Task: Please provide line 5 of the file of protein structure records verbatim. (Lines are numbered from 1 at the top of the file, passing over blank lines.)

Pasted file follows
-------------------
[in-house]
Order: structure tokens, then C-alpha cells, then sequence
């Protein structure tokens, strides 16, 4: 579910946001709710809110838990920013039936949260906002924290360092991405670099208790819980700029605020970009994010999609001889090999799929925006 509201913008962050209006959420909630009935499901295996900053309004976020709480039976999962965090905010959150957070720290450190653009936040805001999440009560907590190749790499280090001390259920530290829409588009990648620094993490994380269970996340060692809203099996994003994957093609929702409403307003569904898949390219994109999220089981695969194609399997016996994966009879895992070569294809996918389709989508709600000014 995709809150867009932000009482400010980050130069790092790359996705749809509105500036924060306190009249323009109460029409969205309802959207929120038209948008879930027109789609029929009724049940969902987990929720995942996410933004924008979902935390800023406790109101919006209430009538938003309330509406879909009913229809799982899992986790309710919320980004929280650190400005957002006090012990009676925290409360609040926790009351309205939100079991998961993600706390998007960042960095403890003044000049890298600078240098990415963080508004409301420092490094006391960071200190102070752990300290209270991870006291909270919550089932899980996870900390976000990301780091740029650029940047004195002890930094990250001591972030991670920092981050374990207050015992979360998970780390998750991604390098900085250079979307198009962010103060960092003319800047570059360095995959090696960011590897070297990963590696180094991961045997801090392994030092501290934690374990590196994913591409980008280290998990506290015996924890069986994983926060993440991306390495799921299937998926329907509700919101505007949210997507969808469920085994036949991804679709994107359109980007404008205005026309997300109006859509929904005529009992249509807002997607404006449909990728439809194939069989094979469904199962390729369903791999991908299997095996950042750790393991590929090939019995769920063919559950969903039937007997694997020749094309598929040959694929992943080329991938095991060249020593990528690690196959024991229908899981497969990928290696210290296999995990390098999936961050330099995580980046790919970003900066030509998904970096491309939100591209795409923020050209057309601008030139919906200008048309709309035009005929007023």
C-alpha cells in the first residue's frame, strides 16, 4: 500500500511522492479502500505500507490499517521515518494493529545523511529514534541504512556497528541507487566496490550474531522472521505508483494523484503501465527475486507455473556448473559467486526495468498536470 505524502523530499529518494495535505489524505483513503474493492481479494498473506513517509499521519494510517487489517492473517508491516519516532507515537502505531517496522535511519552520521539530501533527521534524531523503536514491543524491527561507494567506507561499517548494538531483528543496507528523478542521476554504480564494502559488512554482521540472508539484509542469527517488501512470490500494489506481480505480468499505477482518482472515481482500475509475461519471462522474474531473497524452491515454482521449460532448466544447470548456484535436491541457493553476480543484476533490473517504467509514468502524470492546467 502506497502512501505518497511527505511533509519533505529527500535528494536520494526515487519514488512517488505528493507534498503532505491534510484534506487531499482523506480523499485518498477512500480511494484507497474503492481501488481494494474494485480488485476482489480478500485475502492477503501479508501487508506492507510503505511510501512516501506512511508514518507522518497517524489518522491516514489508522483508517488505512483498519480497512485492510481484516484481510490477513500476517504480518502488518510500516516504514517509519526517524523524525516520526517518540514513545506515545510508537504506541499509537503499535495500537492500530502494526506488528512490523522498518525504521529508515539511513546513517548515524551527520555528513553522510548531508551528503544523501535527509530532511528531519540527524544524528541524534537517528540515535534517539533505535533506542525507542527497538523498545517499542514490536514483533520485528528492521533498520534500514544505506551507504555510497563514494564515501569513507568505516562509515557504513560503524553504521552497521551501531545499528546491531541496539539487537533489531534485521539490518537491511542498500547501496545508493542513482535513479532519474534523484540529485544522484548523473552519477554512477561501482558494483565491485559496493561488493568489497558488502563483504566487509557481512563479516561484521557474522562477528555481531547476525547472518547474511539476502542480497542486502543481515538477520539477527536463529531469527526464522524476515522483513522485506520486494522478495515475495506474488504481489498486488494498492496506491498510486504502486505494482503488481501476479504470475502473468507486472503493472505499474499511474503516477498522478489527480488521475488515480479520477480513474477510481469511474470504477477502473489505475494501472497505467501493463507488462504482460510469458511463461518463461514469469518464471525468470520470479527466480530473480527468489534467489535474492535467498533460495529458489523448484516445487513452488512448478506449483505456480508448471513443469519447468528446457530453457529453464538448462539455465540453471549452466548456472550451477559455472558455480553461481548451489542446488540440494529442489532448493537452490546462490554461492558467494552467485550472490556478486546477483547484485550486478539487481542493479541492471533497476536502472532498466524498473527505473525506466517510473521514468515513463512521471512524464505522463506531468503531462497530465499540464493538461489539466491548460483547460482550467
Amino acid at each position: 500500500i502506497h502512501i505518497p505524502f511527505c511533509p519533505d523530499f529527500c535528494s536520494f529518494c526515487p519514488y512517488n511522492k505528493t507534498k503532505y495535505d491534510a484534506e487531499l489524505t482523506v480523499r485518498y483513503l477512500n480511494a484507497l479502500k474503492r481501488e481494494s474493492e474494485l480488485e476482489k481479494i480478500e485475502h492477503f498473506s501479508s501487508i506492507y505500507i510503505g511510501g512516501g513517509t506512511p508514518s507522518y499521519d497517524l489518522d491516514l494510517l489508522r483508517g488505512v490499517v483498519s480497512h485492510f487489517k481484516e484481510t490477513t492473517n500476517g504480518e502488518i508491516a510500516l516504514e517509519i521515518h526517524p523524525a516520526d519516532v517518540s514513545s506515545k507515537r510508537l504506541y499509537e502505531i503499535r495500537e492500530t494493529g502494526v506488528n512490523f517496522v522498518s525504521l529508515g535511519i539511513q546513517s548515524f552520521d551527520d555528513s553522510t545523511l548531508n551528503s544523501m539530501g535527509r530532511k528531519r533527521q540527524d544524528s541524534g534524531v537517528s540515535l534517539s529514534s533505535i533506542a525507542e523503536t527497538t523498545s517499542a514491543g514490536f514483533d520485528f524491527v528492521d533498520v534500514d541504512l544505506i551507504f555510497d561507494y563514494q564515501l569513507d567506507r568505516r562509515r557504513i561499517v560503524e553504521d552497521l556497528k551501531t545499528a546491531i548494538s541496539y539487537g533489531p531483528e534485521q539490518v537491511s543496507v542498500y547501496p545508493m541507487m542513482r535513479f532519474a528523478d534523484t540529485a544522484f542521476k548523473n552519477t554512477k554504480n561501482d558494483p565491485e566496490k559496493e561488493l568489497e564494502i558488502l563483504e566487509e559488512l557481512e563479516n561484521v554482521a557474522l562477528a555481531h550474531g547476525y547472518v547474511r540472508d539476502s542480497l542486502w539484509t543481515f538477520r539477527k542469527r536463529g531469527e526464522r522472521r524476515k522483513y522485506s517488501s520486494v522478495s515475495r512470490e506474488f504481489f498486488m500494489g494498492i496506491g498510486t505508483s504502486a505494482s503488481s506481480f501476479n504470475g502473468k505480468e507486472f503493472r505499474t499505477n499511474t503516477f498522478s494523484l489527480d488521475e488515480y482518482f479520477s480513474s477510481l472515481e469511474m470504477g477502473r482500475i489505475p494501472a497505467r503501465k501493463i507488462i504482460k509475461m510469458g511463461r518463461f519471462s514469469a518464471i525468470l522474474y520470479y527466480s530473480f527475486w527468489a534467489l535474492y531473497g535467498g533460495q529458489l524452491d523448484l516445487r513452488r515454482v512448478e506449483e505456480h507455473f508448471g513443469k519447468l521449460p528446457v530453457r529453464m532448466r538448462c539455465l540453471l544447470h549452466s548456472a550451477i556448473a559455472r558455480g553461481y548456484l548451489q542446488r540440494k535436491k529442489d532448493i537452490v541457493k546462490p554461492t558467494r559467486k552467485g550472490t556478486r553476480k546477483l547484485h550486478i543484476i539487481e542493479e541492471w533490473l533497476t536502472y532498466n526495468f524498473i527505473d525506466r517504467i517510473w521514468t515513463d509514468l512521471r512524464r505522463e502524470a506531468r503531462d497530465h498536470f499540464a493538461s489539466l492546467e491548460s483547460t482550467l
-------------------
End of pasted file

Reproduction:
Amino acid at each position: 500500500i502506497h502512501i505518497p505524502f511527505c511533509p519533505d523530499f529527500c535528494s536520494f529518494c526515487p519514488y512517488n511522492k505528493t507534498k503532505y495535505d491534510a484534506e487531499l489524505t482523506v480523499r485518498y483513503l477512500n480511494a484507497l479502500k474503492r481501488e481494494s474493492e474494485l480488485e476482489k481479494i480478500e485475502h492477503f498473506s501479508s501487508i506492507y505500507i510503505g511510501g512516501g513517509t506512511p508514518s507522518y499521519d497517524l489518522d491516514l494510517l489508522r483508517g488505512v490499517v483498519s480497512h485492510f487489517k481484516e484481510t490477513t492473517n500476517g504480518e502488518i508491516a510500516l516504514e517509519i521515518h526517524p523524525a516520526d519516532v517518540s514513545s506515545k507515537r510508537l504506541y499509537e502505531i503499535r495500537e492500530t494493529g502494526v506488528n512490523f517496522v522498518s525504521l529508515g535511519i539511513q546513517s548515524f552520521d551527520d555528513s553522510t545523511l548531508n551528503s544523501m539530501g535527509r530532511k528531519r533527521q540527524d544524528s541524534g534524531v537517528s540515535l534517539s529514534s533505535i533506542a525507542e523503536t527497538t523498545s517499542a514491543g514490536f514483533d520485528f524491527v528492521d533498520v534500514d541504512l544505506i551507504f555510497d561507494y563514494q564515501l569513507d567506507r568505516r562509515r557504513i561499517v560503524e553504521d552497521l556497528k551501531t545499528a546491531i548494538s541496539y539487537g533489531p531483528e534485521q539490518v537491511s543496507v542498500y547501496p545508493m541507487m542513482r535513479f532519474a528523478d534523484t540529485a544522484f542521476k548523473n552519477t554512477k554504480n561501482d558494483p565491485e566496490k559496493e561488493l568489497e564494502i558488502l563483504e566487509e559488512l557481512e563479516n561484521v554482521a557474522l562477528a555481531h550474531g547476525y547472518v547474511r540472508d539476502s542480497l542486502w539484509t543481515f538477520r539477527k542469527r536463529g531469527e526464522r522472521r524476515k522483513y522485506s517488501s520486494v522478495s515475495r512470490e506474488f504481489f498486488m500494489g494498492i496506491g498510486t505508483s504502486a505494482s503488481s506481480f501476479n504470475g502473468k505480468e507486472f503493472r505499474t499505477n499511474t503516477f498522478s494523484l489527480d488521475e488515480y482518482f479520477s480513474s477510481l472515481e469511474m470504477g477502473r482500475i489505475p494501472a497505467r503501465k501493463i507488462i504482460k509475461m510469458g511463461r518463461f519471462s514469469a518464471i525468470l522474474y520470479y527466480s530473480f527475486w527468489a534467489l535474492y531473497g535467498g533460495q529458489l524452491d523448484l516445487r513452488r515454482v512448478e506449483e505456480h507455473f508448471g513443469k519447468l521449460p528446457v530453457r529453464m532448466r538448462c539455465l540453471l544447470h549452466s548456472a550451477i556448473a559455472r558455480g553461481y548456484l548451489q542446488r540440494k535436491k529442489d532448493i537452490v541457493k546462490p554461492t558467494r559467486k552467485g550472490t556478486r553476480k546477483l547484485h550486478i543484476i539487481e542493479e541492471w533490473l533497476t536502472y532498466n526495468f524498473i527505473d525506466r517504467i517510473w521514468t515513463d509514468l512521471r512524464r505522463e502524470a506531468r503531462d497530465h498536470f499540464a493538461s489539466l492546467e491548460s483547460t482550467l